The circadian clock in heart failure
Although disrupting circadian rhythms, which change naturally on a 24-hour cycle, has been implicated in heart disease, it is unclear how it leads to the condition. At Baylor College of Medicine, the lab of Dr. Zheng Sun and his colleagues at collaborating institutions have looked closely into the function of the protein Rev-erbα/β, a key component of the circadian clock, on heart disease development in animal models and human patients.
“We studied how the Rev-erbα/β gene influenced the metabolism of the heart by knocking it out specifically in mouse cardiomyocytes,” said Sun, co-corresponding author of the work and associate professor of medicine, section of endocrinology, diabetes and metabolism and of molecular and cellular biology at Baylor. “Lacking the gene resulted in progressive heart damage that led to heart failure.”
Rev-erbα/β is involved with fat and sugar metabolisms
To learn how Rev-erbα/β mediated its effects, the team analyzed gene and protein expression and a comprehensive panel of metabolites and lipids, during both the awake and sleep hours. They found that the Rev-erbα/β gene is highly expressed only during the sleep hours, and its activity is associated with fat and sugar metabolisms.
“The heart responds differently to different sources of energy, depending on the time of the day,” explains co-corresponding author Dr. Lilei Zhang, assistant professor of molecular and human genetics and of molecular physiology and biophysics at Baylor. “In the resting phase, which for humans is at night and for mice in the day, the heart uses fatty acids that are released from fats as the main source of energy. In the active phase, which is during the day for people and at night for mice, the heart has some resistance to dietary carbohydrates. We found that without Rev-erbα/β, hearts have metabolic defects that limit the use of fatty acids when resting, and there is overuse of sugar in the active phase.”
“We suspected that when Rev-erbα/β knockout hearts cannot burn fatty acids efficiently in the resting phase, then they don’t have enough energy to beat. That energy deficiency would probably lead to changes in the heart that resulted in progressive dilated cardiomyopathy,” said Sun, a member of Dan L Duncan Comprehensive Cancer Center.
To test this hypothesis, the researchers determined whether restoring the defect in fatty acid use would improve the condition.
“We know that fatty acid use can be controlled by lipid-sensing metabolic pathways. We hypothesized that if we fed the Rev-erbα/β knockout mice more lipids, maybe the lipid-sensing pathways would be activated, override the defect and consequently the heart would be able to derive energy from lipids,” Sun explained.
The researchers fed Rev-erbα/β knockout mice one of two high-fat diets. One diet was mostly high-fat. The other was a high-fat/high-sucrose diet, resembling human diets that promote obesity and insulin resistance. “The high-fat/high-sucrose diet partially alleviated the cardiac defects, but the high-fat diet did not,” Sun said.
These findings support that the metabolic defect that prevents the heart cells from using fatty acids as fuel is causing the majority of the cardiac dysfunction we see in the Rev-erbα/β knockout mice. Importantly, we also show that correcting the metabolic defect can help improve the condition,” Zhang said.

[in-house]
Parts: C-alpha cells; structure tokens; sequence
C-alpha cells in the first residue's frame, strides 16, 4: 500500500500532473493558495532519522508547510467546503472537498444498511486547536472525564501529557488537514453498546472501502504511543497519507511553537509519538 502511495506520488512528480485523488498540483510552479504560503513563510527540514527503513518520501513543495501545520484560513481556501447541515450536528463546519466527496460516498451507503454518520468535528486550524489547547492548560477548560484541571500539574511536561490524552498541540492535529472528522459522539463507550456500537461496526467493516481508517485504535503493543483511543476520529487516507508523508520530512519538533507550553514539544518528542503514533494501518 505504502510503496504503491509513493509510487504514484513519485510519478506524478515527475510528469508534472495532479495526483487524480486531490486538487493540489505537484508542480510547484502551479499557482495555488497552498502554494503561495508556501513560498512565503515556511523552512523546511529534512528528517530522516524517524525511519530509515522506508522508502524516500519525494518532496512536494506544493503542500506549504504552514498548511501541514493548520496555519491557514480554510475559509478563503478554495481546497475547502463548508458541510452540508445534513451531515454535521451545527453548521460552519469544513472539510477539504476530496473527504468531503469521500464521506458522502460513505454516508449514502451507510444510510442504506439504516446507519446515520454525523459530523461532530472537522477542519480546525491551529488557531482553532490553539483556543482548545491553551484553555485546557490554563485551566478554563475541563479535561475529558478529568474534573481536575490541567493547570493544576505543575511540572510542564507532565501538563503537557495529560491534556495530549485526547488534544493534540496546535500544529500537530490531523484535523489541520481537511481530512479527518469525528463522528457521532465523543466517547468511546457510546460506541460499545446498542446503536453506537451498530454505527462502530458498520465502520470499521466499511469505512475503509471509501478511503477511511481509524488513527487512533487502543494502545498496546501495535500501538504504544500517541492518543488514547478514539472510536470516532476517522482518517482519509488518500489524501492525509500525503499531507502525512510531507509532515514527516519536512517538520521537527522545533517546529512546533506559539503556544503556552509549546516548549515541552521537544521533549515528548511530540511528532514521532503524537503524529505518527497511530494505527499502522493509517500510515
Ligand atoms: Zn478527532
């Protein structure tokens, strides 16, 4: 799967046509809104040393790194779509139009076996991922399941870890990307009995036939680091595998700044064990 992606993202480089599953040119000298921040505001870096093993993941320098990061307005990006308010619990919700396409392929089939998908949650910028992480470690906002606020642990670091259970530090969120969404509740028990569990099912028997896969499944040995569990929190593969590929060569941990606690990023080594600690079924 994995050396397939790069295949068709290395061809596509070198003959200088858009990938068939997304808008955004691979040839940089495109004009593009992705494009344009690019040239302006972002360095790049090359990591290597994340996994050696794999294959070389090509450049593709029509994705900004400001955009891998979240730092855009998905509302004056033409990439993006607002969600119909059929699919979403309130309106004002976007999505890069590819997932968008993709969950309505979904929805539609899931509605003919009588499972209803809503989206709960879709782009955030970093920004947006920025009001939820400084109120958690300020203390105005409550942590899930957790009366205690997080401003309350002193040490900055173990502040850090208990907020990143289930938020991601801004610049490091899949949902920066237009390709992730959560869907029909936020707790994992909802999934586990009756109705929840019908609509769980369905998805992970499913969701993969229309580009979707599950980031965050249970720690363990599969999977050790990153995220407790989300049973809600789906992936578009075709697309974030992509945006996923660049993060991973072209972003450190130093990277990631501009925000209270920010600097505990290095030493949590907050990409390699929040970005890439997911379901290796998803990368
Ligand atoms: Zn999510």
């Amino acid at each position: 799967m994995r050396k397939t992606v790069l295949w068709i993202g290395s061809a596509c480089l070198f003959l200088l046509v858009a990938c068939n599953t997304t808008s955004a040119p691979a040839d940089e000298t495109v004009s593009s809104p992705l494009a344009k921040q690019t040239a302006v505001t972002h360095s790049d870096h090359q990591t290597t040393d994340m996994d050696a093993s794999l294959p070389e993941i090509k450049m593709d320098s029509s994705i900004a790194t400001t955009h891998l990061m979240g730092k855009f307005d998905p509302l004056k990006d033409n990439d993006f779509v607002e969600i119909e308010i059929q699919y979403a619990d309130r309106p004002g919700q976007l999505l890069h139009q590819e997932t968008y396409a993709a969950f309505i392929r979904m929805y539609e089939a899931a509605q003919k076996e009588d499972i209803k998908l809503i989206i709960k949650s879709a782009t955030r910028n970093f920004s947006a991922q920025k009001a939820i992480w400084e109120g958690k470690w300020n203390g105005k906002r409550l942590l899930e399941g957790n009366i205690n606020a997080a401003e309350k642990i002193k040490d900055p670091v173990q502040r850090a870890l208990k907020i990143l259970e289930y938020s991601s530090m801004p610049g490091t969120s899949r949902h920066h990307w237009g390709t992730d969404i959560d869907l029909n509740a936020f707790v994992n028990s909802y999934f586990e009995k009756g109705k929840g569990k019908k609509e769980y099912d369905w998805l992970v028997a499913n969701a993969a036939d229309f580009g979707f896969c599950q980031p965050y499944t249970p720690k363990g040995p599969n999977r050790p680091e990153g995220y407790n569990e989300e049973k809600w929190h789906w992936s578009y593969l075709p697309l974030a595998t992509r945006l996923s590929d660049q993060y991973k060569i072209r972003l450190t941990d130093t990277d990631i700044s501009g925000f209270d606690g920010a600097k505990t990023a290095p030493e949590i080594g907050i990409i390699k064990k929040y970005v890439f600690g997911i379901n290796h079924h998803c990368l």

Clinical implications for human molecular clocks and the obesity paradox
“There are three clinical implications from this work,” Sun said. ”First, we analyzed the molecular clock function in heart tissues of patients with dilated cardiomyopathy who had received heart transplants to explore whether the clock function was associated with the severity of cardiac dilation in humans. Tissue samples were taken at different times of the day and the ratio of the gene expression of the circadian genes Rev-erbα/β and Bmal1 was calculated providing a chronotype. We found that the heart chronotype correlates with the severity of cardiac dilation.”
“The second implication is that obesity and insulin resistance, long-known clinical risk factors for heart failure, can be paradoxically protective against heart failure, within a certain time window, probably by providing fatty acids in the resting phase,” Sun said.
Highlighting the importance of chronotherapy (are you taking your medication at the right time?)
Finally, the researchers explored the possibility of pharmacologically manipulating fatty acid and sugar metabolism to improve the condition. They found that while medications can help restore the altered metabolic pathways, it was important to give the drugs aligned with the internal circadian rhythm of the corresponding metabolic pathways. If the drugs were given out-of-sync with the pathway they were intended to restore, the treatment did not improve the cardiac condition.”
These findings highlight the importance of chronotherapy, the scheduling of medications according to the circadian rhythm, not just in this study, but for many other medications.
Of the top 100 most prescribed drugs in the U.S., at least half of them have a target that is connected to a circadian rhythm,” Zhang said. “This indicates that for these drugs to be effective, they need to be taken in a time-specific way. Unfortunately, they are not. We want to emphasize the importance of taking the circadian rhythm into consideration when scheduling medications.”
For all the details of this work, a complete list of all the contributors and their affiliations and the study’s financial support, see the article in the journal Circulation.